The Ninth Circuit on Thursday affirmed a lower court’s dismissal of a suit brought by an organization representing Montana landowners that disputes the U.S. Bureau of Indian Affairs’ control of an irrigation project, agreeing that the court did not have jurisdiction over the matter.
A Louisiana state appellate court has revived a woman’s suit against a New Orleans hospital over the way it allegedly failed to provide for her mother during Hurricane Katrina, ruling that the woman should be allowed more discovery time to find an expert to support her claims.
The Texas Supreme Court on Friday sided with an inventor and upended a trial court's order that he turn over more than 300 emails between himself and his nonattorney patent agent in a dispute over restaurant technology, holding that the communications are privileged under the state's evidence rules.
After a three-year surge, patent suits at the Federal Circuit leveled off last year as the court showed signs of adjusting to its bustling workload. The judges found time to write more opinions, and they reached greater consensus, penning fewer separate concurrences and dissents than in 2016.
Hundreds of “ghost lawyers” who showed up at the $10 billion resolution of multidistrict litigation over Volkswagen AG’s diesel-emissions scandal shouldn’t get a cut of the awarded fees and costs since their work didn’t benefit the whole class, the vehicle owners told the Ninth Circuit on Thursday.
A Texas appellate court ruled Wednesday that Chilean mining company Inppamet deserved reconsideration on its bid to disqualify a Dallas law firm in a $60 million contract dispute with RSR Corp. after the state Supreme Court cleared the firm, finding that disqualification could be appropriate under a different standard.
Sam's Club again lost its challenge to a $1 million verdict for a customer left scarred and limping after injuring her leg at a New Jersey store, with a state appeals court saying Thursday that the business failed to show the award constitutes a miscarriage of justice.
A Ninth Circuit panel Thursday affirmed a district court decision that tossed a copyright infringement suit against HBO, Mark Wahlberg and Dwayne “The Rock” Johnson over their “Ballers” series, agreeing with a federal judge's finding that the show had only vague similarities to a television project that had not been produced.
A group of Converse Inc. employees urged the Ninth Circuit on Wednesday to revive a class action alleging they were owed money for time spent going through mandatory security inspections, saying a trial court judge wrongly concluded that the amount of uncompensated time was too nominal to keep the case alive.
The Virginia Supreme Court on Thursday overturned a jury verdict which found a doctor liable for injuries suffered by a woman due to an alleged botched hysterectomy, saying the patient failed to present any evidence at trial that the doctor proximately caused her injury.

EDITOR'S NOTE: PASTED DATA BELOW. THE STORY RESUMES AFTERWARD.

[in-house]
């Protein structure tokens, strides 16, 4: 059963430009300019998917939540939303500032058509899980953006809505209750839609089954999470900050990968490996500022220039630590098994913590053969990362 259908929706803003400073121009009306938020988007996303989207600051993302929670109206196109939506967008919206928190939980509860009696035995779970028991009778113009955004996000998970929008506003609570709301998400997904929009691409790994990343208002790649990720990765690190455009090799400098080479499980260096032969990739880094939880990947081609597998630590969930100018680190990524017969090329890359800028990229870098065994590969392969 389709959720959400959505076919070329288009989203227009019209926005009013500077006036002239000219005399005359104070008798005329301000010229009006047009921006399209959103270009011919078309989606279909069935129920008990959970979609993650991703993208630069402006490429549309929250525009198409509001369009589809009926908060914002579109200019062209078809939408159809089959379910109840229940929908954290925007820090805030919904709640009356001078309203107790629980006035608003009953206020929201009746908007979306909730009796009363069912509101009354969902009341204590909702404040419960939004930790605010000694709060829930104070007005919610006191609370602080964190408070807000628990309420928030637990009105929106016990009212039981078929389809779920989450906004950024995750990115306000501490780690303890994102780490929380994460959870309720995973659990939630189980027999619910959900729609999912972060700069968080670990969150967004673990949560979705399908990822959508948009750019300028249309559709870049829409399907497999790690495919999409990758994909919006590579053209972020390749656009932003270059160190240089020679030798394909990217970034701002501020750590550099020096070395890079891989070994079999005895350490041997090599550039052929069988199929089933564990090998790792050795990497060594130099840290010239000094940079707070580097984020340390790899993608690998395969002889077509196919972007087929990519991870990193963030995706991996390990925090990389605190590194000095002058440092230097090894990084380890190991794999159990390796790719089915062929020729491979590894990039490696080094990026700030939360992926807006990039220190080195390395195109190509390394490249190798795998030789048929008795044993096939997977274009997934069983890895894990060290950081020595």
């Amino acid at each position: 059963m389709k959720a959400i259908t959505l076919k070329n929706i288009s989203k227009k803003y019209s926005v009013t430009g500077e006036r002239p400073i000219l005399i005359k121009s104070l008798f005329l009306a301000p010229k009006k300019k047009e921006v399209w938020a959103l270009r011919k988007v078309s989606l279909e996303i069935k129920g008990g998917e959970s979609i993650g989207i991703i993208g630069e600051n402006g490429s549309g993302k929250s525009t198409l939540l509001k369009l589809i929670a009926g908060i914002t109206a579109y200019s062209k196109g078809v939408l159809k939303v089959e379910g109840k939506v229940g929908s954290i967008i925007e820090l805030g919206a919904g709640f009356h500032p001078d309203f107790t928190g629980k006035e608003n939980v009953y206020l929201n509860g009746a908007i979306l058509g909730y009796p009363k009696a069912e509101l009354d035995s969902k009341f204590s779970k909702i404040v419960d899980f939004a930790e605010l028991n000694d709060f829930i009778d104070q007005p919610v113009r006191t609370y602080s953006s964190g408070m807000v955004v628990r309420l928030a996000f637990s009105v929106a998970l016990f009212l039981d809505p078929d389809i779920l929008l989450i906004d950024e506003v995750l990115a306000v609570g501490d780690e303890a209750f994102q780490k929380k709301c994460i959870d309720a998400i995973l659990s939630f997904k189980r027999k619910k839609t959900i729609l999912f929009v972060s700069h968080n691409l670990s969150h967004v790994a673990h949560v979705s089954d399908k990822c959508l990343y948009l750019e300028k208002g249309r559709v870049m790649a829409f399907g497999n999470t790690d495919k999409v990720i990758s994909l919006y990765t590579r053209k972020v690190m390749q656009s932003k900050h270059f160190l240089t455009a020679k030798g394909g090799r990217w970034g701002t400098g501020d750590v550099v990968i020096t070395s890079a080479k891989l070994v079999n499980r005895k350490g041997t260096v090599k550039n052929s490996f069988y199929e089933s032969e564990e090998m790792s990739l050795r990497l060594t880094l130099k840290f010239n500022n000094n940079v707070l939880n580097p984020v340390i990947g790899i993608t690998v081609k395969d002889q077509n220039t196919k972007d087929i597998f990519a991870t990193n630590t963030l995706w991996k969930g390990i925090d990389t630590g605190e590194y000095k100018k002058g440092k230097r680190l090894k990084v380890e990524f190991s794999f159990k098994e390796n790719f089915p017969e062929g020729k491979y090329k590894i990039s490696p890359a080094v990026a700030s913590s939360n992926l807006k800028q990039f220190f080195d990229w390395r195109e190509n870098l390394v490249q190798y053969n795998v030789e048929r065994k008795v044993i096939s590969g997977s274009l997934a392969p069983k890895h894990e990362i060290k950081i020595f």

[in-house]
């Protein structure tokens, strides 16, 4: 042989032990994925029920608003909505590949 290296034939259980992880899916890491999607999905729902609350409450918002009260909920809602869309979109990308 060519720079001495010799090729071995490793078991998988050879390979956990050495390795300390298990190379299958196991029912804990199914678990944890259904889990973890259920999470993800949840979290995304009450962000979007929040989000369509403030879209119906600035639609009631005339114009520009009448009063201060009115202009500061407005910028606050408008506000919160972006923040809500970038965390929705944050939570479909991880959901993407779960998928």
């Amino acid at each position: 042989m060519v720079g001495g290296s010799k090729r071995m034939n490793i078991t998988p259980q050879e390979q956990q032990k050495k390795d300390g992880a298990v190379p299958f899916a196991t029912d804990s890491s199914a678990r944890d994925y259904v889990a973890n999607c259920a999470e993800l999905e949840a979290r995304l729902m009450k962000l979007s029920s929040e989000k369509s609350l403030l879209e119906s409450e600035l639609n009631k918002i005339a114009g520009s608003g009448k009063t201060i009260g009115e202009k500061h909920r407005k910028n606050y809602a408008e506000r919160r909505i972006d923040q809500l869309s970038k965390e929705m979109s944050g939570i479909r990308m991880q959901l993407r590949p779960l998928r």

A Texas doctor who is facing an investigation into his care of three patients has asked the state Supreme Court to hear his constitutional challenge to billing record subpoenas issued by the state medical board.
Eight insurers have told the Sixth Circuit that not only did they rightfully refuse to pay $75 million toward a $212 million settlement First Horizon National Corp. reached with regulators, but that the appeals court should revive their bad faith and breach of settlement claims against the bank.
A split Fourth Circuit panel on Thursday revived a stock fraud suit stemming from accusations that the maker of a spinal surgery system encouraged surgeons using its system to seek fraudulent reimbursement from insurers, finding in part that the company’s alleged failure to disclose the purported scheme counted as an actionable omission.
Comcast and Verizon urged the Federal Circuit on Wednesday not to rehear claims by Two-Way Media over four invalidated streaming media patents, saying the panel decision does not contradict Federal Circuit precedent and that en banc review is not warranted.
The Supreme Court’s long-running tensions over the use of legislative history as a way to interpret law broke out into public view Wednesday in a case over the Dodd-Frank Act’s whistleblower provisions, as Justices Sonia Sotomayor and Clarence Thomas clashed over the value of a Senate report.
Omni Hotels asked the First Circuit on Wednesday to reconsider the court’s decision to revive a man's suit accusing the company of negligence in an assault he suffered in a hotel lobby, saying circuit judges erred in accepting "inadmissible hearsay" and speculation about Omni’s standard of care.
From loudly kicking counsel's table, to muttering “lie, lie, lie” while opposing counsel examined a witness, to calling a female attorney a dominatrix, a Florida attorney's repeated disruptive and obnoxious behavior pushed the state's Supreme Court to order his disbarment Thursday.